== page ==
Wearables have gained great traction in the health and medical fields, but only recently have powerful companies like Intel, Apple, and the Michael J. Fox Foundation begun pilot studies for the devices’ use in assessing Parkinson’s disease. Meanwhile, however, a small Cleveland-based company called Great Lakes NeuroTechnologies (GLNT) has made great strides on Kinesia 360 — a wearable developed for those who suffer from the incurable illness.
The Kinesia 360 measures Parkinson’s with two wearable sensors — one for the wrist, one for the ankle — which send data to a mobile app for analysis. The dual sensors better detect motions unique to those with Parkinson’s, and the collected data can be sent to a secure web portal for clinicians’ and researchers’ real-time access.
The product kit comes with an “Android based tablet” thats pre-equipped with the Kinesia 360 app. The tablet, the size of a small smartphone, has both WiFi and broadband connectivity. In addition to keeping the collected data, Kinesia 360’s app allows for manual inputs, like sleep duration, and allows users to rate the severity of any symptoms.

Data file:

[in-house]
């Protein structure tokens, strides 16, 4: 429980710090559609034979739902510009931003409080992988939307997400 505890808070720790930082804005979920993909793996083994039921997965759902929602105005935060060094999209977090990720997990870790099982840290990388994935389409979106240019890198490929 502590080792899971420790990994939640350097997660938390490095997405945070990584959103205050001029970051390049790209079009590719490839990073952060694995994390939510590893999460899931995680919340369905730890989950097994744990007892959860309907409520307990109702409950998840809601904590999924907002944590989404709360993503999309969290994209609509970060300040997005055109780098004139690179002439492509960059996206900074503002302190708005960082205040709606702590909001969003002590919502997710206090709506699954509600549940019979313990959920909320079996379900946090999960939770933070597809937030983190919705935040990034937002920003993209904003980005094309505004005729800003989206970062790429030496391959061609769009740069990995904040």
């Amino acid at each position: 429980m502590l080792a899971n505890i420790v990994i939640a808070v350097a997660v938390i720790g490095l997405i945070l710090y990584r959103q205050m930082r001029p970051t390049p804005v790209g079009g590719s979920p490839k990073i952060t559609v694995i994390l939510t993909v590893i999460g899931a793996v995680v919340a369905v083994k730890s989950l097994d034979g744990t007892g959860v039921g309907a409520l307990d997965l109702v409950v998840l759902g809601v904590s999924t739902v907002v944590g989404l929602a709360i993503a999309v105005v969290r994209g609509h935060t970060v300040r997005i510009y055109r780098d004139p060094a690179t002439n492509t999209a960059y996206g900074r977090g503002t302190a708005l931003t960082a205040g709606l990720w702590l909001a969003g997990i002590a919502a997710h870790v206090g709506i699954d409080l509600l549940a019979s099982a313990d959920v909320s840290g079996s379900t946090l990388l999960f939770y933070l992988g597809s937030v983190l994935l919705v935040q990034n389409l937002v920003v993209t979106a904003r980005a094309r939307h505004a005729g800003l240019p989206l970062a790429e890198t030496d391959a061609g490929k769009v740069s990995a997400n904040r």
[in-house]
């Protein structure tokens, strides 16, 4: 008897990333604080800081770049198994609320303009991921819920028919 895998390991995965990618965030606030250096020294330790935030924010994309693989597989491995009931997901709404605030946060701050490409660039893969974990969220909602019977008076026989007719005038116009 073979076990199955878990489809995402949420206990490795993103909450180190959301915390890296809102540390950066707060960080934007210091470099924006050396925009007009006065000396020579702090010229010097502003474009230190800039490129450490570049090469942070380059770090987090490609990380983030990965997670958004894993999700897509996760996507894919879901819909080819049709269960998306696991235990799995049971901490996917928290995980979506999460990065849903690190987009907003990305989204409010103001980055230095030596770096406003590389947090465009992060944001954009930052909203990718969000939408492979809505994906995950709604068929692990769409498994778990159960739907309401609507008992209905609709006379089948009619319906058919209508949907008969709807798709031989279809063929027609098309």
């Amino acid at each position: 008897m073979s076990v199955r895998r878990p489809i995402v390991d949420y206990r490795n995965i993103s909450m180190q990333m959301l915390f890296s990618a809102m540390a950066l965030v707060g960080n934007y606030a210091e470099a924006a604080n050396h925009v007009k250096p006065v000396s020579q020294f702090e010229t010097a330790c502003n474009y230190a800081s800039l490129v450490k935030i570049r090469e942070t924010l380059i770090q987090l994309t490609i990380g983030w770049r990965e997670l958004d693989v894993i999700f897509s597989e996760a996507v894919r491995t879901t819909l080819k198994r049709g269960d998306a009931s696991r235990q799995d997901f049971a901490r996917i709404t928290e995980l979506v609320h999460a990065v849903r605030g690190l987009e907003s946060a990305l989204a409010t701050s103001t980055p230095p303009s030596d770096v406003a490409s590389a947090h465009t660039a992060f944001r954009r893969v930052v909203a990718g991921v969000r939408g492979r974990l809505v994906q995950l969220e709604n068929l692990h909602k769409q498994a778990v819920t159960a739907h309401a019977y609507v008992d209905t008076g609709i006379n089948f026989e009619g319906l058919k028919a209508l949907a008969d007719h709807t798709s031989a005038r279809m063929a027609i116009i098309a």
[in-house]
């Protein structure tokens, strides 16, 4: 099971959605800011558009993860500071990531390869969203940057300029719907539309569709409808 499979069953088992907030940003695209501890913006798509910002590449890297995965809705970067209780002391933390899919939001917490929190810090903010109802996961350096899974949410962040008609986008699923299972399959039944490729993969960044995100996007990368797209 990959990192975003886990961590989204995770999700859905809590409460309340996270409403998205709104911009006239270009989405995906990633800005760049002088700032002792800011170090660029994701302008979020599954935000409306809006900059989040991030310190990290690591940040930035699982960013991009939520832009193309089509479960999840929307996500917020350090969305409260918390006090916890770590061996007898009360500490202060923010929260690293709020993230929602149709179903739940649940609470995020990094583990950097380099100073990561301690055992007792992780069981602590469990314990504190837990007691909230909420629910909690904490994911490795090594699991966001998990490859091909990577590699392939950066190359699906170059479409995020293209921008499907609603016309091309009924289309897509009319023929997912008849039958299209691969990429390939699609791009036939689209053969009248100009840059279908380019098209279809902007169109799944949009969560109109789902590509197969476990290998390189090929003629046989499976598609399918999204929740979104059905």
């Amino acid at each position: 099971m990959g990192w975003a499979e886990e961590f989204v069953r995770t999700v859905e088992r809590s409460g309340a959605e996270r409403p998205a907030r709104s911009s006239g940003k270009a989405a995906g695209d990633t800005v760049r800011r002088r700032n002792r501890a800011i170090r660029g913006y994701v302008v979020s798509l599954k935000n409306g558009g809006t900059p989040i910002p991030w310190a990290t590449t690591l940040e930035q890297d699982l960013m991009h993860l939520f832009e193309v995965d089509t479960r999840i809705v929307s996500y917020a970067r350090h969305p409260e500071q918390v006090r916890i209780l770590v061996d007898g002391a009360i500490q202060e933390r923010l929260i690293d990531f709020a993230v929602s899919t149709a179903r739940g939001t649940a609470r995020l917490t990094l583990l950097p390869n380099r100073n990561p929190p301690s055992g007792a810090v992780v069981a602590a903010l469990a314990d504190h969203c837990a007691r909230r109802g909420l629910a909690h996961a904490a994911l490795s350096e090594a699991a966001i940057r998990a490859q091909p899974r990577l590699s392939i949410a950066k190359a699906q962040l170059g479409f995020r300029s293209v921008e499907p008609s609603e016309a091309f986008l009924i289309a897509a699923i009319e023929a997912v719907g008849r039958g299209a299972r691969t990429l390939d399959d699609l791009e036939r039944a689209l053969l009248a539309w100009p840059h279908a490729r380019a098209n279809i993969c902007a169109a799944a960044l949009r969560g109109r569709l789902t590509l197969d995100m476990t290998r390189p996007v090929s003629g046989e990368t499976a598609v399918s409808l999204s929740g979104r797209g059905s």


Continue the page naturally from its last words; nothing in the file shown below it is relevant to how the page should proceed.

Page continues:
According to GLNT Product Manager Christopher Pulliam, PhD, it wasn’t easy developing the sophisticated product. “Developing technology, such as Kinesia 360, to accurately and remotely measure Parkinson’s is extremely challenging,” he said in a press release. “Was an individual typing on a keyboard or did he have tremor? Was she folding the laundry or was it dyskinesia?”
To avoid any pitfalls, the Kinesia 360 uses certain data-processing algorithms along with specific sensor positioning and sensitivity to make it a one-of-a-kind tracking system for those with the disease.
The technology in the Kinesia 360 has been approved by 60 publications and has received medical device certifications domestically and internationally. It is now available.